Guest / Limited Access /

In Dan Brown's best-selling novel The Da Vinci Code, villain Leigh Teabing explains to cryptologist Sophie Neveu that at the Council of Nicea (A.D. 325) "many aspects of Christianity were debated and voted upon," including the divinity of Jesus. "Until that moment," he says, "Jesus was viewed by His followers as a mortal prophet. … a great and powerful man, but a man nonetheless."

Neveu is shocked: "Not the Son of God?"

Teabing explains: "Jesus' establishment as 'the Son of God' was officially proposed and voted on by the Council of Nicea."

"Hold on. You're saying that Jesus' divinity was the result of a vote?"

"A relatively close one at that," Teabing says.

A little later, Teabing adds this speech: "Because Constantine upgraded Jesus' status almost four centuries after Jesus' death, thousands of documents already existed chronicling His life as a mortal man. To rewrite the history books, Constantine knew he would need a bold stroke…Constantine commissioned and financed a new Bible, which omitted those gospels that spoke of Christ's human traits and embellished those gospels that made Him godlike. The earlier gospels were outlawed, gathered up, and burned."

Unfortunately, this passage of fiction has raised questions for many readers because it appears to be an accurate historical summary embedded in an otherwise fictitious account. It is anything but that.

The novel expresses in popular form what some scholars have been arguing or implying for years. Twenty years ago, Elaine Pagels wrote The Gnostic Gospels, a book that introduced the larger public to the other "Christian" ...

Subscriber access only You have reached the end of this Article Preview

To continue reading, subscribe now. Subscribers have full digital access.

Support Christian thought journalism. Donate to our nonprofit ministry today.
Read These NextSee Our Latest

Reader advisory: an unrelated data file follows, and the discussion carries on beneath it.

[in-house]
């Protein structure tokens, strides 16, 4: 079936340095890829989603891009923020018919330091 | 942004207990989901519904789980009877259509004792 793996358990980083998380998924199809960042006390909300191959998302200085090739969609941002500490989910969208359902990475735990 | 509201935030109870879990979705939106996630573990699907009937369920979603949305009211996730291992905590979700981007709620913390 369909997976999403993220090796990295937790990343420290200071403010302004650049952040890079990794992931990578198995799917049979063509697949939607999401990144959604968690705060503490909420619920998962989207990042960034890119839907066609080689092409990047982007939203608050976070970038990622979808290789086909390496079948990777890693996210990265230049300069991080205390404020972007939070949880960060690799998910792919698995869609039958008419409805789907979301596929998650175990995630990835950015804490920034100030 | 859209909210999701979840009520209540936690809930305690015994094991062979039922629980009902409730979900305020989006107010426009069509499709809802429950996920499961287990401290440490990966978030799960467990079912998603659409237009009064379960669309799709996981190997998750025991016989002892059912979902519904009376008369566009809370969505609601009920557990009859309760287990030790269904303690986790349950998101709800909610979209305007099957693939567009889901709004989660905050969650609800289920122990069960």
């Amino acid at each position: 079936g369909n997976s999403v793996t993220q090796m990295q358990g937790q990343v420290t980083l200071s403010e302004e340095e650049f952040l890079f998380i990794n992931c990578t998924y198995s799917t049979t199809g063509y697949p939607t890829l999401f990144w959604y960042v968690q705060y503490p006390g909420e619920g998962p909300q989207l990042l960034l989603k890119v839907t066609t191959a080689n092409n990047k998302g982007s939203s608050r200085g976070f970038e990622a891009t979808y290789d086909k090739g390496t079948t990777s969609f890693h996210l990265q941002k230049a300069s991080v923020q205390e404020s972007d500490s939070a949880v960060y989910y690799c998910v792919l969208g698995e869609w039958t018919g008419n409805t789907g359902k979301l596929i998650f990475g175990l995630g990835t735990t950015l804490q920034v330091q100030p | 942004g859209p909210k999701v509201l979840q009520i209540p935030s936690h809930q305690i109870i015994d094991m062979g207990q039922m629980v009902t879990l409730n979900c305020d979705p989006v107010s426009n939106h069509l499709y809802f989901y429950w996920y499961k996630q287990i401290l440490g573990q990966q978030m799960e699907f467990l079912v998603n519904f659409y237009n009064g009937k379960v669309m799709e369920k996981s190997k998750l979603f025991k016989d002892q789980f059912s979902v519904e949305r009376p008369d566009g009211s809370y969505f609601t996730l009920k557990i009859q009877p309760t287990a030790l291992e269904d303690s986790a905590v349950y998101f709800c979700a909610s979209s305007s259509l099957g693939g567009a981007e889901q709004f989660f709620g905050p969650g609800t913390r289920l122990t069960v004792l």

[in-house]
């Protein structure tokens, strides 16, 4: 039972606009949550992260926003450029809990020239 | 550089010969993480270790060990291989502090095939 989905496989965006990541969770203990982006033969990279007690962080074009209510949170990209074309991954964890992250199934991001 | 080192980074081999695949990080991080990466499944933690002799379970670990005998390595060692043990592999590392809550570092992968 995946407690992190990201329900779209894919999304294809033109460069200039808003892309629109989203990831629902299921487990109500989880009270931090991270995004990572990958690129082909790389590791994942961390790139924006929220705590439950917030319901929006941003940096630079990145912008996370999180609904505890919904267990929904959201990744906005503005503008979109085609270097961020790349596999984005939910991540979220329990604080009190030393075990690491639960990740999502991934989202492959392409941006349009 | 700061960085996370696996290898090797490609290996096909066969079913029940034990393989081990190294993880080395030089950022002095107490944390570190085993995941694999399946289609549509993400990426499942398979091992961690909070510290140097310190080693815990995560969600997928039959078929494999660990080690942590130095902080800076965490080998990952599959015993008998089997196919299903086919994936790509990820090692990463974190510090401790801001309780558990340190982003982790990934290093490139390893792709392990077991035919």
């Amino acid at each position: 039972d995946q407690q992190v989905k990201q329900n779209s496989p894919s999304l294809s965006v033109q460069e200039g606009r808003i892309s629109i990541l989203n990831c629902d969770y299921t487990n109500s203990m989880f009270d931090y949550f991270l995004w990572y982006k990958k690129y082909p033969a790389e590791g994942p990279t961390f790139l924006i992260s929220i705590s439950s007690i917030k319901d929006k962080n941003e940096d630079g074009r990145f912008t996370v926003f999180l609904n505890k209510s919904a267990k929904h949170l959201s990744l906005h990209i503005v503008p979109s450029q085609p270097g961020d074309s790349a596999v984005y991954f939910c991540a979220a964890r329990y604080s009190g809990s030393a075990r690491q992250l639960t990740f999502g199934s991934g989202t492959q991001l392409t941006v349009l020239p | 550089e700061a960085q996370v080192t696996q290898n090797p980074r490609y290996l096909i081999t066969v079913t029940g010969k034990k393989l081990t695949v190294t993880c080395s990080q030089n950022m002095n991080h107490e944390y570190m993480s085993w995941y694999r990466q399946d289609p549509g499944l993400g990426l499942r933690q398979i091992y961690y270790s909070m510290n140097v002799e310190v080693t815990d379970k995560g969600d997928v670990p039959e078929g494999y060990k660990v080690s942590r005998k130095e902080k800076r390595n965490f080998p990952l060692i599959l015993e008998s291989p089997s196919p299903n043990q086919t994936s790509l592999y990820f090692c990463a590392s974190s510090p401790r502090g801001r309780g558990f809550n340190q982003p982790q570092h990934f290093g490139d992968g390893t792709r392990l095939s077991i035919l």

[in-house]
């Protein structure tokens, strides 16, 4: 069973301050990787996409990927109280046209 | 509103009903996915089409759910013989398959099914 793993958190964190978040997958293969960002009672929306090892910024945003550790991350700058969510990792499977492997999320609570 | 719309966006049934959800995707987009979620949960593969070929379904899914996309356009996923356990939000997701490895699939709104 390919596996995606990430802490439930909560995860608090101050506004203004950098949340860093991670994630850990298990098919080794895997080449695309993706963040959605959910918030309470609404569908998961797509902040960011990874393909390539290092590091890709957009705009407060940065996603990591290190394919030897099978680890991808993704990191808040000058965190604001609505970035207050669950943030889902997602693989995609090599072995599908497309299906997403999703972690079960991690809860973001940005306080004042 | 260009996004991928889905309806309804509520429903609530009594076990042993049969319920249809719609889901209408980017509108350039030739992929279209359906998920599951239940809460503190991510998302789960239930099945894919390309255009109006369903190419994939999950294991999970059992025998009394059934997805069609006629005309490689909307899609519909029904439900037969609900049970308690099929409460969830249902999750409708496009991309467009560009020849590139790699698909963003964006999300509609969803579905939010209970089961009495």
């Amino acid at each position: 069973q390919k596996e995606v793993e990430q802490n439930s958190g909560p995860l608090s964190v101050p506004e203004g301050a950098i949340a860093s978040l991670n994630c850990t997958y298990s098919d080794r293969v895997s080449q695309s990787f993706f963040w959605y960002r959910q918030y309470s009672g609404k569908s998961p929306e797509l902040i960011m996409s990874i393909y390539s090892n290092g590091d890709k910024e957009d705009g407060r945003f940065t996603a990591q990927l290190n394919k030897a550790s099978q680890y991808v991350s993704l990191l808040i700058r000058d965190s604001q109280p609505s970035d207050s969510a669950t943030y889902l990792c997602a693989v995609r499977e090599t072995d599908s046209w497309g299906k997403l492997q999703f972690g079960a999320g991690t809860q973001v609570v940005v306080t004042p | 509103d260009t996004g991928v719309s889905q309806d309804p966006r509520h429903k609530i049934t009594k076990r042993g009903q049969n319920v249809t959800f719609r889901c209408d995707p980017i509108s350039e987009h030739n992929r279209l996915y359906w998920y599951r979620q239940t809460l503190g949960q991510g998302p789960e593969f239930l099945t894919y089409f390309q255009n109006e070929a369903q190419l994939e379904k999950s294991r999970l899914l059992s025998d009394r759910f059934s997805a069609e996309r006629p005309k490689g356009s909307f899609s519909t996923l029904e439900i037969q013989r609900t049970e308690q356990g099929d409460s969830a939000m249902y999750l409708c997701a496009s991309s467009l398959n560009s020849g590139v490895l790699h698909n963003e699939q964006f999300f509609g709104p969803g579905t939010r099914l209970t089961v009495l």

Also in this Issue
Subscriber Access Only Go Figure
Recent statistics about evangelicals' perceptions.
Current IssueA Tale of Two Calvary Chapels: Behind the Movement’s Split
Subscriber Access Only
A Tale of Two Calvary Chapels: Behind the Movement’s Split
Chuck Smith’s successor says he is expanding founder’s vision. Other leaders say he’s diluting it.
Current IssueGene Yang: A Graphic Novelist Caught Between Two Worlds
Subscriber Access Only
Gene Yang: A Graphic Novelist Caught Between Two Worlds
The graphic novelist and MacArthur Grant recipient sees his life as an outsider as a blessing.
RecommendedThe Real History of the Crusades
Subscriber Access Only
The Real History of the Crusades
A series of holy wars against Islam led by power-mad popes and fought by religious fanatics? Think again.
TrendingAll 240 Family Christian Stores Are Closing
All 240 Family Christian Stores Are Closing
More than 3,000 employees in 36 states will be laid off in the liquidation of one of the world’s largest Christian retailers.
Editor's PickMy Missionary Great-Grandfather Led Me to Christ
My Missionary Great-Grandfather Led Me to Christ
But only after I went to Japan in search of his life story.
Christianity Today
Why the 'Lost Gospels' Lost Out
hide thisJune June

In the Magazine

June 2004

To continue reading, subscribe now for full print and digital access.